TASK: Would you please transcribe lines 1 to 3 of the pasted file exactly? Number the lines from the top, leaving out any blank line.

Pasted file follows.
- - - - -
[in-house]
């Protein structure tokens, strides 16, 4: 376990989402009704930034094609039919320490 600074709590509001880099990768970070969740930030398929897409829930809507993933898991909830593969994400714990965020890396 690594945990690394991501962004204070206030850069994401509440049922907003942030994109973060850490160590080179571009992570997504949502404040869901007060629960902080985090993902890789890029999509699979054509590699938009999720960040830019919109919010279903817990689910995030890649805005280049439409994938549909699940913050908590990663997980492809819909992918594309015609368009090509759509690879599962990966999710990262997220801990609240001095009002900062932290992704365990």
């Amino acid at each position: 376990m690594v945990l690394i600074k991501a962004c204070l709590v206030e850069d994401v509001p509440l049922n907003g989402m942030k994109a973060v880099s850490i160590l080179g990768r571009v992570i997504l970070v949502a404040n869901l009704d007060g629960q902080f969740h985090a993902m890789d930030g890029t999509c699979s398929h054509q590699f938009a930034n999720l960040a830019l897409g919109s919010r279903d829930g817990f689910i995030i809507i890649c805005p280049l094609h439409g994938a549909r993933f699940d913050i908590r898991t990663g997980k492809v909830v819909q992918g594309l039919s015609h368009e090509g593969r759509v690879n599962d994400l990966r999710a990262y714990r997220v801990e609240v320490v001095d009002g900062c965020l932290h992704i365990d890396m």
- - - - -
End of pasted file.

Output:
[in-house]
């Protein structure tokens, strides 16, 4: 376990989402009704930034094609039919320490 600074709590509001880099990768970070969740930030398929897409829930809507993933898991909830593969994400714990965020890396 690594945990690394991501962004204070206030850069994401509440049922907003942030994109973060850490160590080179571009992570997504949502404040869901007060629960902080985090993902890789890029999509699979054509590699938009999720960040830019919109919010279903817990689910995030890649805005280049439409994938549909699940913050908590990663997980492809819909992918594309015609368009090509759509690879599962990966999710990262997220801990609240001095009002900062932290992704365990």
């Amino acid at each position: 376990m690594v945990l690394i600074k991501a962004c204070l709590v206030e850069d994401v509001p509440l049922n907003g989402m942030k994109a973060v880099s850490i160590l080179g990768r571009v992570i997504l970070v949502a404040n869901l009704d007060g629960q902080f969740h985090a993902m890789d930030g890029t999509c699979s398929h054509q590699f938009a930034n999720l960040a830019l897409g919109s919010r279903d829930g817990f689910i995030i809507i890649c805005p280049l094609h439409g994938a549909r993933f699940d913050i908590r898991t990663g997980k492809v909830v819909q992918g594309l039919s015609h368009e090509g593969r759509v690879n599962d994400l990966r999710a990262y714990r997220v801990e609240v320490v001095d009002g900062c965020l932290h992704i365990d890396m």